Shuchman (10) wins Lang fan American Constitutional Oratorical Competition


Jade Ciriello, Staff Writer

Ariela Shuchman (10) won the school’s annual Langfan American Constitutional Oratorical Competition for a speech proposing a Constitutional amendment that would ban automatic and semi-automatic assault weapons. In total, 21 sophomore contestants competed, addressing the prompt: “What right (or other issue) should the next amendment to the Constitution address? Why is this right/issue important? Why should it be addressed by a constitutional amendment rather than through legislation?

The six finalists, who will become next year’s judges, were Jack Bleichnar (10), Jiyon Chatterjee (10), Yui Hasegawa (10), Isabel Mavrides-Calderon (10), Ariela Schuchman (10), and Alexa Turletaub (10).  

Last year’s winner Mekhala Mantravadi (11) and four finalists, Walker McCarthy (11), Alex Nagin (11), Teddy Ganea (11), and Madi Four-Garcia (11) judged the event, and history teacher Dr. Emily Straus chose the topic of discussion and monitored the event.

Straus chose a broad question so that the speeches from the contestants would vary. “I wanted students to think broadly about the most pressing issues of our time, and how amending the constitution might address those problems. I also wanted students to consider which issues rose to the level of being a constitutional amendment, rather than a law,” Straus said.

“The whole point of doing that was to try to elicit a range of different ideas — specifically, ideas that didn’t necessarily fall in a more conservative or liberal direction, but rather would allow students to offer a range of different ideas, either ones that were based on their own political beliefs or that they felt would be in the best interest of the country,” History Department chair Dr. Daniel Link said.

After the contestants read their speeches, the judges went into a breakout room to determine the winner. They judged the contestants on content, argument structure, and other criteria such as tone of voice, presentation, delivery, and persuasion.   

McCarthy was looking for a speech that made him think: “You’re right, this is really important, we need to see this change, this is what we need to do right now,” he said. McCarthy was emotionally compelled by Schuchman’s speech, he said.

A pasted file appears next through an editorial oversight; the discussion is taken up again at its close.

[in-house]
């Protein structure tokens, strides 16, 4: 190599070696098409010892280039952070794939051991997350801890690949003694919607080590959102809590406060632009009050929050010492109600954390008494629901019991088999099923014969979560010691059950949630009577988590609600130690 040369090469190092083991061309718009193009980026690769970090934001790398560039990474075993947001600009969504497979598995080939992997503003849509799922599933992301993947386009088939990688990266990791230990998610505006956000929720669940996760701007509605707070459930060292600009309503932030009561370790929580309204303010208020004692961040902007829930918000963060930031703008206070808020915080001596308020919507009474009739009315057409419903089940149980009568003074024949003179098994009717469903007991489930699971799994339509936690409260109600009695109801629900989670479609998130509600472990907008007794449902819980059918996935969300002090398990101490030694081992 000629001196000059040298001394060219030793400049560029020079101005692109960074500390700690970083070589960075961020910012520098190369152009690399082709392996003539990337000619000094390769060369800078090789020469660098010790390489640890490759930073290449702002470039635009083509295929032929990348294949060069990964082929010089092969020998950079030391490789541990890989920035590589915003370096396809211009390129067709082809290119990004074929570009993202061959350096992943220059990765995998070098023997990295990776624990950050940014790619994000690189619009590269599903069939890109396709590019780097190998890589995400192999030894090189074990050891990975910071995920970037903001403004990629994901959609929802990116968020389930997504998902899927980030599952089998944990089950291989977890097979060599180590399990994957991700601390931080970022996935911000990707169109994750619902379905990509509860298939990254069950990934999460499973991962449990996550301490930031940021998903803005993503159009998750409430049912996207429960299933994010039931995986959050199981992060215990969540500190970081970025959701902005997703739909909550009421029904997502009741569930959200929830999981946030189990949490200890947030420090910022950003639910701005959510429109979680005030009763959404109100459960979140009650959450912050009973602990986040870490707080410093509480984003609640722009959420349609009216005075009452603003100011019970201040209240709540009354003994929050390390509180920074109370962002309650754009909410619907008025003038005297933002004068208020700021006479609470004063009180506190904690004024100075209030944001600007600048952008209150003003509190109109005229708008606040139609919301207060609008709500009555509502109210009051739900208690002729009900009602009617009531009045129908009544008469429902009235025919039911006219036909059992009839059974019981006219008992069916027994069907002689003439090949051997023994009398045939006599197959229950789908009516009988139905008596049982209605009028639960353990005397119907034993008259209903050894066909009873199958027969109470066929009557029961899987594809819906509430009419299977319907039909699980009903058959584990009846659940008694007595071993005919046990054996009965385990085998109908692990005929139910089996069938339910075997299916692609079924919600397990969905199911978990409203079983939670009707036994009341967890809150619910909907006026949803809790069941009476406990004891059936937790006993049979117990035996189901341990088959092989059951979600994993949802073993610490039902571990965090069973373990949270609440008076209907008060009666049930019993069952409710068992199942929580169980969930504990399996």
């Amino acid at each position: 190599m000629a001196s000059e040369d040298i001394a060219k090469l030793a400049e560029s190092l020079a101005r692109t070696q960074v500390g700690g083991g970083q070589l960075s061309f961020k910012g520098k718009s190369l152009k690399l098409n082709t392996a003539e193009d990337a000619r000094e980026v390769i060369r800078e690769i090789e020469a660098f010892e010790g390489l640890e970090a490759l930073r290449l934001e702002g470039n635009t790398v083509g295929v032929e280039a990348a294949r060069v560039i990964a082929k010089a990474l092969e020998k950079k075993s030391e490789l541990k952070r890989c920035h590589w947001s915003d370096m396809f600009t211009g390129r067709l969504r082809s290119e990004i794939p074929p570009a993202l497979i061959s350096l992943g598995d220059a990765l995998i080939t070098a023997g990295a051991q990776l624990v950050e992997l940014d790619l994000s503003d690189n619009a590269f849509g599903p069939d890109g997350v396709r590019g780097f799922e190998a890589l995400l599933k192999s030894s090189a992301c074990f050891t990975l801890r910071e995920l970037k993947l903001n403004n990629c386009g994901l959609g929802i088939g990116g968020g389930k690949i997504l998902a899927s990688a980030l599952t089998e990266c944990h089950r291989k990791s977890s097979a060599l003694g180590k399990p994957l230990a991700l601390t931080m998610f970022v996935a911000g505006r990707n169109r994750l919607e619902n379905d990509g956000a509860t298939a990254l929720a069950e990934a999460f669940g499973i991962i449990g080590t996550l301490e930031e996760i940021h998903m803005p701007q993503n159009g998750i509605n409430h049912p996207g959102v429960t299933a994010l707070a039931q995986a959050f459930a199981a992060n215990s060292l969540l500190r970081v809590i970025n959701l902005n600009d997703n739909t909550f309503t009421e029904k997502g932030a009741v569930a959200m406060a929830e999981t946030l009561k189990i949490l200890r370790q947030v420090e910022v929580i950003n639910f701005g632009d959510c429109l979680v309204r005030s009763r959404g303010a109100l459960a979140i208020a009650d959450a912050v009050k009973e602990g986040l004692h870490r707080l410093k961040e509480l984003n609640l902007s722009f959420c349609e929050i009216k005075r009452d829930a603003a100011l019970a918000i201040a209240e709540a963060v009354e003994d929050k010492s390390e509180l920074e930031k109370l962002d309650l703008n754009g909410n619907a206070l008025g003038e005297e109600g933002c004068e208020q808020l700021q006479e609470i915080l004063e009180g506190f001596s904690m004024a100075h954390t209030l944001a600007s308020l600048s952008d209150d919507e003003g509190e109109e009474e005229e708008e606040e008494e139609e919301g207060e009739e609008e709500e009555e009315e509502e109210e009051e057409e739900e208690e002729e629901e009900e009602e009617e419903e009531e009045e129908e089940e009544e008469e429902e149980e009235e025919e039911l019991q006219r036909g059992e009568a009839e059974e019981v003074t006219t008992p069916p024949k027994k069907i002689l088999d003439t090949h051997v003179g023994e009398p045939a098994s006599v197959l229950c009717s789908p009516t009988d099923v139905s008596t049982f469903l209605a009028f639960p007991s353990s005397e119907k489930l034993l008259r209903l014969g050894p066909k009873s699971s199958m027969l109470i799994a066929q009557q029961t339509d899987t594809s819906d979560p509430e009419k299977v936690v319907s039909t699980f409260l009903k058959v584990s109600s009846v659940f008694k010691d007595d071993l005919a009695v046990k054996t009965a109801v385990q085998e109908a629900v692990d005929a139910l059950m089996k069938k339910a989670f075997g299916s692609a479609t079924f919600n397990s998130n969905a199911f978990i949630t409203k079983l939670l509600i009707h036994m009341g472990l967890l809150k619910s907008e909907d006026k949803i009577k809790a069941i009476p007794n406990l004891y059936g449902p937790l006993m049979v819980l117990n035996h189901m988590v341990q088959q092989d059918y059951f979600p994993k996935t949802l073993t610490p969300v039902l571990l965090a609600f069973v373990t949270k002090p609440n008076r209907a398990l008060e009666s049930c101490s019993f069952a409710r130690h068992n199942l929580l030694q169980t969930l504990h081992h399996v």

In her speech, Shuchman argued for the removal of a part of the Second Amendment that discusses forming militias. She also said that the Second Amendment should be revised to state that people have the right to bear non-assault and non automatic weapons.

“All of the articles are about the three branches of government, so I thought about the Bill of Rights, and then the Second Amendment came to mind because that is something that’s important to me but also really highly debated,” she said. “I knew I wanted to discuss something to reform the Second Amendment to make it not as inclusive to really dangerous types of guns.” 

Nagin was impressed by Shuchman’s speech. “It was very vocally powerful. She spoke very loudly and clearly and passionately, [and] she really created an emotional connection with everyone who is listening,” he said. “She related the issue of gun violence to the Horace Mann community by saying ‘What if we are next?’”

After the initial round of the competition on March 1, the finalists were given about a month to revise their speech. In Schuchman’s final delivery of her speech, she mentioned that there had been 16 mass shootings in the time since she delivered the first draft of her speech, a statistic that stuck out to all of the judges, Mantravadi said. 

“Everyone who attended the event, especially the judges and teachers were all blown away by the delivery, content, and quality of all of the contestants’ speeches,” Link said.